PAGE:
IDEAS home Printed from
   My bibliography  Save this paper

Technological advantage and market loss: Siemens and the X-ray machine business in Japan (1900-1960)


  • Pierre-Yves DONZÉ

    () (Graduate School of Economics, Osaka University)


This paper focuses on the involvement of Siemens on the market for radiology equipment in Japan between 1900 and 1960 from a business history perspective. It explores why the German multinational was unable to keep its dominant position on the Japanese market in the interwar years, despite its technological competitiveness. In particular, it examines the strategic choices made by the firm (export, licensing, direct investment) in relation to the changing economic and technological environment, highlighting the importance, for foreign multinationals, of working together with national trading firms involved in the distribution of drugs and products for doctors, as the Japanese medical market was already well structured when the country opened up to the West. Four phases have been identified. At first, before World War I, German manufacturers of X-ray machines, especially Siemens, enjoyed a virtual monopoly in Japan and favored an export strategy. The political and technological shifts that occurred during the war (interruption of trade with Germany, development of the Coolidge X-ray tube by General Electric) led to a more competitive market in Japan. Siemens reorganized its involvement in this business via a contract signed with a domestic medical goods trade company, Goto Fuundo (1926). Yet this proved insufficient to overcome the competition, and Siemens finally decided to relocate some of its production facilities for X-ray machines in Japan by entering into a joint venture with Goto (1932). Relations between Siemens and Goto were severed by the war, and Goto tried until the 1950s to go it alone in this field but failed due to a lack of organizational capability. As for Siemens, it reverted to its export strategy approach, re-entering the market in the 1950s.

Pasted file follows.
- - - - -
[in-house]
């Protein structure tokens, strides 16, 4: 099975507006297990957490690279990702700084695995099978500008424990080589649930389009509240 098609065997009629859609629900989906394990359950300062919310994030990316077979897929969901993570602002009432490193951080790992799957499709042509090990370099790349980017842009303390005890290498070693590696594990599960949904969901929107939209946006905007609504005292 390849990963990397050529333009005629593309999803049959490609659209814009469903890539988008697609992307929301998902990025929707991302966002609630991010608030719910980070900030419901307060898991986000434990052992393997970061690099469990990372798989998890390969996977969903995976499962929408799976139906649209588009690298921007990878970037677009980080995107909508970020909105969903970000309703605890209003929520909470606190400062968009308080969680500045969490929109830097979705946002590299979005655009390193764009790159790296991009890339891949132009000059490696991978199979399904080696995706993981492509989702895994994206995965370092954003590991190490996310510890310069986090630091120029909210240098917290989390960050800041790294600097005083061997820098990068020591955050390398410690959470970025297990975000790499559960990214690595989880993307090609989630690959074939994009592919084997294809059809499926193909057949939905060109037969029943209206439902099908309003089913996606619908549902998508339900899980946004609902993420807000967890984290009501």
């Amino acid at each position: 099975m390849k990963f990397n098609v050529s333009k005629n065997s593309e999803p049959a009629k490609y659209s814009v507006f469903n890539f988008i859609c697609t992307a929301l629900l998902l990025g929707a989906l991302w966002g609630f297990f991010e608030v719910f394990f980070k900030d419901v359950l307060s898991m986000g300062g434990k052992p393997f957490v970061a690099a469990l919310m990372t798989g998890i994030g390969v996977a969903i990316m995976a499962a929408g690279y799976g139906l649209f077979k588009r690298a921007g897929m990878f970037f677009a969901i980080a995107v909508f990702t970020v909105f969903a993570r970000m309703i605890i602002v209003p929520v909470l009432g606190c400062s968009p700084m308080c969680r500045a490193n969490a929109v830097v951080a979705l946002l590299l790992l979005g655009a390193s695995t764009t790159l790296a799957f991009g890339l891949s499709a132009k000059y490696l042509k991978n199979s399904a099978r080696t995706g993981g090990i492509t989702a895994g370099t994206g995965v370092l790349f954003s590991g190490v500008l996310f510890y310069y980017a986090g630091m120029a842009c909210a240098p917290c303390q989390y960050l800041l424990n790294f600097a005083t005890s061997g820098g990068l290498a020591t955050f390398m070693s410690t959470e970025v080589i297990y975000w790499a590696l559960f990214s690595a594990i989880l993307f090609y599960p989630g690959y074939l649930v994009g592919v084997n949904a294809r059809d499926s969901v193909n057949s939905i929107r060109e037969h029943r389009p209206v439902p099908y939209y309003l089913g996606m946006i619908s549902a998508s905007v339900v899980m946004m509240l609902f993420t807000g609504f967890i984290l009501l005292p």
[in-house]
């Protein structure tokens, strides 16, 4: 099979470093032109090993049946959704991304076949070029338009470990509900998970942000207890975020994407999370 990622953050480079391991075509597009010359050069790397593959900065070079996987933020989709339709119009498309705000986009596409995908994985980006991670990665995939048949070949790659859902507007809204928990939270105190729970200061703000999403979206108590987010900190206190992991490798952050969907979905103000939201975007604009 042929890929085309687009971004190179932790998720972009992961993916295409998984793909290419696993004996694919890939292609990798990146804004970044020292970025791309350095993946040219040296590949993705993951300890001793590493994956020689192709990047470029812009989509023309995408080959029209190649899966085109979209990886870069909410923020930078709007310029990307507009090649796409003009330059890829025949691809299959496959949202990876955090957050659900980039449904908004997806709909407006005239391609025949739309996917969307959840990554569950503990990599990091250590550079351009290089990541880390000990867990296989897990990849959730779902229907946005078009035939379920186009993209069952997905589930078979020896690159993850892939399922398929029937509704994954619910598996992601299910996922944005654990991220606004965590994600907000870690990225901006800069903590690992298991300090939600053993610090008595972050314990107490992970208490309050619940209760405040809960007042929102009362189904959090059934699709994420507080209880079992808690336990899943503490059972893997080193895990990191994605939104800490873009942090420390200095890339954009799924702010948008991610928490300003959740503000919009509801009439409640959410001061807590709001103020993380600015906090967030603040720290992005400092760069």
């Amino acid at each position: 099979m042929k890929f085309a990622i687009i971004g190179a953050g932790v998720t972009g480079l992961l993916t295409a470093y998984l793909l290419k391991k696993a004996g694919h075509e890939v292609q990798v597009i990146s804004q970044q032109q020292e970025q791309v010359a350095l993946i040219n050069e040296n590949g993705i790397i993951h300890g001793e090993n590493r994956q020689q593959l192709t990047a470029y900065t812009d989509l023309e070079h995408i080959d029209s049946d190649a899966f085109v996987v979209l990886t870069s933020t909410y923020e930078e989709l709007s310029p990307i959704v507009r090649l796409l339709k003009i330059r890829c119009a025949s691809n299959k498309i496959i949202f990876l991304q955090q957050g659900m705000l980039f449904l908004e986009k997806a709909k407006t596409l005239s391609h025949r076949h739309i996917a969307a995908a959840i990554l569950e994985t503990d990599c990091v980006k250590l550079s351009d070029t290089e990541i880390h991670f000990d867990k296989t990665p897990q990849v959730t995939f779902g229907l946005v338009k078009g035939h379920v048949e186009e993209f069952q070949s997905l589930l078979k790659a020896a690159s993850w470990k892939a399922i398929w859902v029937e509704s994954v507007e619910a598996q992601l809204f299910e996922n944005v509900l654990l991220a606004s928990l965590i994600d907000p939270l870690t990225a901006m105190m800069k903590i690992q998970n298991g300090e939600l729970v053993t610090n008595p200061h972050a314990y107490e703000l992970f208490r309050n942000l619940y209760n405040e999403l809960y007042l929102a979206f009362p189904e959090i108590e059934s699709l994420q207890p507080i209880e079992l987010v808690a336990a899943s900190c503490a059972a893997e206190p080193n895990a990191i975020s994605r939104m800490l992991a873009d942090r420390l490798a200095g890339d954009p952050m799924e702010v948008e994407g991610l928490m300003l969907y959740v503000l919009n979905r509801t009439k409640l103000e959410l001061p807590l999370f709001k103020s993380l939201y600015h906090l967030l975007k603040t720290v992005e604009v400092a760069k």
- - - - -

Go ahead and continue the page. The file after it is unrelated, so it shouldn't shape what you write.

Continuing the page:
Suggested Citation

  • Pierre-Yves DONZÉ, 2010. "Technological advantage and market loss: Siemens and the X-ray machine business in Japan (1900-1960)," Discussion Papers in Economics and Business 10-17, Osaka University, Graduate School of Economics and Osaka School of International Public Policy (OSIPP).
  • Handle: RePEc:osk:wpaper:1017

    Download full text from publisher

    File URL:
    Download Restriction: no

    Other versions of this item:

    References listed on IDEAS

    1. Meyer, Bruce D & Viscusi, W Kip & Durbin, David L, 1995. "Workers' Compensation and Injury Duration: Evidence from a Natural Experiment," American Economic Review, American Economic Association, vol. 85(3), pages 322-340, June.
    2. Mortensen, Dale & Pissarides, Christopher, 2011. "Job Creation and Job Destruction in the Theory of Unemployment," Economic Policy, Russian Presidential Academy of National Economy and Public Administration, vol. 1, pages 1-19.
    3. Boone, Jan & van Ours, Jan C., 2006. "Are recessions good for workplace safety?," Journal of Health Economics, Elsevier, vol. 25(6), pages 1069-1093, November.
    4. Per Engström & Bertil Holmlund, 2007. "Worker Absenteeism in Search Equilibrium," Scandinavian Journal of Economics, Wiley Blackwell, vol. 109(3), pages 439-467, September.